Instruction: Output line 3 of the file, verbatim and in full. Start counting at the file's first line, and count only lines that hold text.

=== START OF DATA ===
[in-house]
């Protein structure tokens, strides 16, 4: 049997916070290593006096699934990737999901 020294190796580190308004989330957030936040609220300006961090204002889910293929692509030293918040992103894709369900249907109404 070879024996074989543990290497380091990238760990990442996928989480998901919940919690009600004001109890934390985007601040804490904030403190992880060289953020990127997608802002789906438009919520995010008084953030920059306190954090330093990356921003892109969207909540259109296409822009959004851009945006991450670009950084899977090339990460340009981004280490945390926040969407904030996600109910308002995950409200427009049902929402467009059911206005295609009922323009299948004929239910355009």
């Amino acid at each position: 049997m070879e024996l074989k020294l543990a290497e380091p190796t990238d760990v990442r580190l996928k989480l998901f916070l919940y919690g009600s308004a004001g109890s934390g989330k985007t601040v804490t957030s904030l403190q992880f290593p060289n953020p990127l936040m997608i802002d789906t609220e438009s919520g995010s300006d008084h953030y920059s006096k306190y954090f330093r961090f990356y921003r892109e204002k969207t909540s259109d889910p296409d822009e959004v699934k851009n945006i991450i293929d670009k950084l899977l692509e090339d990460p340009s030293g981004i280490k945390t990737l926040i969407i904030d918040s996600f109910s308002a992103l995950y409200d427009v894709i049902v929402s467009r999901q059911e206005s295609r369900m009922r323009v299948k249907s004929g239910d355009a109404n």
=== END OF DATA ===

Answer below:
């Amino acid at each position: 049997m070879e024996l074989k020294l543990a290497e380091p190796t990238d760990v990442r580190l996928k989480l998901f916070l919940y919690g009600s308004a004001g109890s934390g989330k985007t601040v804490t957030s904030l403190q992880f290593p060289n953020p990127l936040m997608i802002d789906t609220e438009s919520g995010s300006d008084h953030y920059s006096k306190y954090f330093r961090f990356y921003r892109e204002k969207t909540s259109d889910p296409d822009e959004v699934k851009n945006i991450i293929d670009k950084l899977l692509e090339d990460p340009s030293g981004i280490k945390t990737l926040i969407i904030d918040s996600f109910s308002a992103l995950y409200d427009v894709i049902v929402s467009r999901q059911e206005s295609r369900m009922r323009v299948k249907s004929g239910d355009a109404n």